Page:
Farah is a young lawyer living and working in London. She’s just ended a long relationship, and
her parents are looking for a husband – whether Farah wants one or not. So far, so normal. But
at a work dinner, hosted by a dangerously powerful man, she comes across a young woman
called Razia, who Farah soon realises is being kept as a domestic slave.
We follow Farah’s daring investigations from the law courts of London to the brick kilns of
Lahore, as she begins to uncover the traps that keep generation after generation enslaved.
Everywhere she turns there is deep-rooted oppression and corruption, and when the authorities
finally intervene, their actions have dire consequences.
Farah teams up with a human rights lawyer, Ali, and the two become close… but can she trust
him; can they help Razia and others like her; and will they ever discover the explosive secret
behind these tragic events?
Ten Things About Me – By Abda Khan
1. My careers advisor told me that girls like me didn’t go to university
I came from a family where no one had gone past school leaving age. My careers advisor suggested that when I left school at 16, I should consider a job like typing. However, I wasn’t having any of it. I fought the cultural and class barriers, went onto sixth form, and university, and qualified as a solicitor. I can’t remember the career advisor’s name, but if I did, I would like to tell her that she was wrong.
2. My son weighed in at 10lb 5oz!
He was also 9 days early. My GP sent me to hospital for two growth scans, and each time I was told it was an ‘average’ sized baby, but in fact he emerged the size of an average three-month-old! I am only 5ft 2in, and luckily, he was delivered by caesarean section, but I did end up with a slipped disc.
3. I have met three Prime Ministers
I’m not really quite sure how, but I’ve managed to meet three PMs – John Major, Gordon Brown and David Cameron. And that’s it.
4. I have a terrible sweet tooth
Never, ever open a box of mitai (Asian sweets), baklawa or chocolates if I’m around, as I will finish the whole box for sure. Even if you beg me to leave you the last one, I won’t. Sorry
5. I have travelled by road to Pakistan
When I was five years old, my mum and dad thought it would be cool to travel by road from England to Pakistan, like you do. On the whole it was pretty cool, until we had a little accident in Austria. My mum had to go to hospital, and I remember an old lady took us in for a bit, and she gave us fresh milk – freshly milked from the cows in her yard. She was such a kind woman; I have never forgotten her. The trip also involved stopping off at a huge house in Iran which had elaborate pools and fountains, driving along scary bridges, and a ride on camels when we reached Pakistan.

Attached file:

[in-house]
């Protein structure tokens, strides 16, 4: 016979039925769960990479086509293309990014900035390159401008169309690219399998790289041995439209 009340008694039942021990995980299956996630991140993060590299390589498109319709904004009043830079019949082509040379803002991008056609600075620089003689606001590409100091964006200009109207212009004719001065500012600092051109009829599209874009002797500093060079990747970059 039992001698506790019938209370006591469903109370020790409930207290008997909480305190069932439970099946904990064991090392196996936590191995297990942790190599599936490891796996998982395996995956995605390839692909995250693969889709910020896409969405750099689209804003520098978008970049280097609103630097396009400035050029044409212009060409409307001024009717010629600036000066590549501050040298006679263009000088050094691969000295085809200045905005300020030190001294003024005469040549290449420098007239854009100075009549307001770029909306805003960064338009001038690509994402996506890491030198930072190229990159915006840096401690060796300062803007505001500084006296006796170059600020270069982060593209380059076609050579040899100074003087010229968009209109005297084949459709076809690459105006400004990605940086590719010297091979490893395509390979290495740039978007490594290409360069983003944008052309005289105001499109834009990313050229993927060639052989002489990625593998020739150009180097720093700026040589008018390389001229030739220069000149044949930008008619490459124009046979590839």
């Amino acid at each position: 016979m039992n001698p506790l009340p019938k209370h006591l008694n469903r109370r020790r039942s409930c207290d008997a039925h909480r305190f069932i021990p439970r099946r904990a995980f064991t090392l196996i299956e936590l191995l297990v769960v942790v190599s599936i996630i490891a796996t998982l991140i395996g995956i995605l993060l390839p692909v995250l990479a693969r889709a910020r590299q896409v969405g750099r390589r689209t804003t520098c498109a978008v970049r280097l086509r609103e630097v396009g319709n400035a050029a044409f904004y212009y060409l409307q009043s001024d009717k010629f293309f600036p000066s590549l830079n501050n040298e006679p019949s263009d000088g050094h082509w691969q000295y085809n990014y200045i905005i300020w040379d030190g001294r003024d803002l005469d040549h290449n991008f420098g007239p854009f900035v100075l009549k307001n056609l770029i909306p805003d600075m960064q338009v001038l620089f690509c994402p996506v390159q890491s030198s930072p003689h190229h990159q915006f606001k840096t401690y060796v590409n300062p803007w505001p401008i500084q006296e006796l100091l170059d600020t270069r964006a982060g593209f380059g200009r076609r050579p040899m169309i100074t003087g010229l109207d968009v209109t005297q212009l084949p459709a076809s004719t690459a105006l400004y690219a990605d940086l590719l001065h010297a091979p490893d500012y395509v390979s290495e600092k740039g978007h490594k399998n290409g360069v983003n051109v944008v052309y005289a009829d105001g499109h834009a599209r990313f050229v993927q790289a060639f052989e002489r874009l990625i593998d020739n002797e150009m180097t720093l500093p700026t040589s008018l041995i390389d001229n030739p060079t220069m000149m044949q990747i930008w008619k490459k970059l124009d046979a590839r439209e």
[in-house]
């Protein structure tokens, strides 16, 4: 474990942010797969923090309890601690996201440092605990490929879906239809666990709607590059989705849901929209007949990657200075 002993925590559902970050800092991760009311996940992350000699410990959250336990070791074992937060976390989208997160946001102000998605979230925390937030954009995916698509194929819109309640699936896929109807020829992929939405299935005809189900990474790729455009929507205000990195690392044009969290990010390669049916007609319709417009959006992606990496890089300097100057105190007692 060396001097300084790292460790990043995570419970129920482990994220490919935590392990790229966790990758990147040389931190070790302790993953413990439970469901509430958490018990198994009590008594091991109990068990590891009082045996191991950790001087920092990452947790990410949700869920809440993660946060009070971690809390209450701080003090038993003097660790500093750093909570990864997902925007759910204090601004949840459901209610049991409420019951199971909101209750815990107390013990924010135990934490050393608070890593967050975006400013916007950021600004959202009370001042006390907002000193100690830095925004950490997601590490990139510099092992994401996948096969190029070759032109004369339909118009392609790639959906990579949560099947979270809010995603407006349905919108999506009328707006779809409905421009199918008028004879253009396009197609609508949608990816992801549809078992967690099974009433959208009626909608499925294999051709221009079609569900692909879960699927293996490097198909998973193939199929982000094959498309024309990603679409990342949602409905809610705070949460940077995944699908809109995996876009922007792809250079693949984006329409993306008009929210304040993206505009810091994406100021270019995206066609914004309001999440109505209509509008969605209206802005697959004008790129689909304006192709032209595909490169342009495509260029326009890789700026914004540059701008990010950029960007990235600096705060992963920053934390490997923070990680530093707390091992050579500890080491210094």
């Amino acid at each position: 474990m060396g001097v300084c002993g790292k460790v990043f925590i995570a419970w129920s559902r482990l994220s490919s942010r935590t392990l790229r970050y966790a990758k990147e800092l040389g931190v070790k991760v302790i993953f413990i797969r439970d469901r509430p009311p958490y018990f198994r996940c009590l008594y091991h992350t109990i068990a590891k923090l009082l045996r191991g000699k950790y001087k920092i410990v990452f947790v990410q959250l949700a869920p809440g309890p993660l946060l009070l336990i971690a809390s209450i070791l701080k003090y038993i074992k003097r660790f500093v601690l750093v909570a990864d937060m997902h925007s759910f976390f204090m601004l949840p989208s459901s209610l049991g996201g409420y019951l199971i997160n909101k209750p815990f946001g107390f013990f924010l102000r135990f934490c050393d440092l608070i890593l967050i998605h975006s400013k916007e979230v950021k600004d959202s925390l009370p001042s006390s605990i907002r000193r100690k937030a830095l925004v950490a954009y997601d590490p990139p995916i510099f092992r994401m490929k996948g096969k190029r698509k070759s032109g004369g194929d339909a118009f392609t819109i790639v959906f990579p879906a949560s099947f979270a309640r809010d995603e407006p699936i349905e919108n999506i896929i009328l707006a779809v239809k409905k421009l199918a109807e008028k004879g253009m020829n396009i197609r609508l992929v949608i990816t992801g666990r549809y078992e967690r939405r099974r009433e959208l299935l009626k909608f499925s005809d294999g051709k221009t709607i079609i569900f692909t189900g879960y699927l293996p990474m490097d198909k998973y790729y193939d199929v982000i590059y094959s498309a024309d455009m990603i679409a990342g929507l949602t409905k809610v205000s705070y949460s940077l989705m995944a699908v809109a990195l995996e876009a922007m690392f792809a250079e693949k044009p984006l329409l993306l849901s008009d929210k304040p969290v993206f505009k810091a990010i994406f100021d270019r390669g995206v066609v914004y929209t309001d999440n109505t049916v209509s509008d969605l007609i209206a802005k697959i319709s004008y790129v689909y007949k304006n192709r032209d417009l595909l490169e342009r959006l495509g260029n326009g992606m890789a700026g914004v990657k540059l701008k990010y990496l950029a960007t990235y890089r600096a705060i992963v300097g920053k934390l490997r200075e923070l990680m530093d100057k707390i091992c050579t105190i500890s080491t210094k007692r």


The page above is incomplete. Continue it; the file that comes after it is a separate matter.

6. I have arachnophobia
When I was a child, I contracted a bad fever, and started to hallucinate. I could see hundreds of spiders (and snakes) absolutely everywhere; all over the floor, along the walls, on my clothes, on my mum’s clothes! Unsurprisingly, I am still petrified of spiders.
7. I collect teapots
Not sure when or how this obsession started. I think it links back to childhood memories of my mum’s pretty teapots. I now have all manner of teapots, including one shaped as a rabbit, and a ‘Big Ben’ teapot.
8. I have stayed in Jane Austen’s house
I was lucky enough to have a short break in an apartment in Jane Austen’s old house in Bath, overlooking Sydney Gardens. I don’t think the house is available to rent anymore. It was great staying in the same place in which she would have sat and written, and to roam the gardens in which she would have taken a turn.
9. Me and my work
I have worked as a lawyer for over 26 years, and I have been writing for the past 5 years. But I have had some other jobs too. My first ever job was as an Avon representative at the age of 15 years. I also ran a catering company for a while. And I have taught law at university. My voluntary roles (past and present) include school governor, charity trustee, school reading assistant, helpline worker, mentor, and a women’s ambassador. Oh, and I also used to work in the school tuck shop!
10. My favourite childhood memory
As we didn’t have much money, my mum used to grow her own fruit and veg at her allotment. I used to tag along and help her out for a bit, and then spend the rest of my time eating the raspberries and blackberries, before jumping on the rickety swing that my dad had put up for me. Lazy summer days on my swing, eating berries and chatting to my mum as she saw to her lettuces and tomatoes. Priceless.
Thank you, Abda Khan and Random Things Tours.
About the author
Abda Khan is an author and lawyer who works with victims of domestic violence. She was born in Bradford in
1969 to Pakistani immigrant parents, and she now lives and works in the West Midlands. Her first novel,
Stained, was published in 2016, and described by Booklist as ‘a contemporary Tess of the d’Urbervilles’. She
was Highly Commended as a finalist at the 2017 NatWest Asian Woman of Achievement Awards, in the Arts and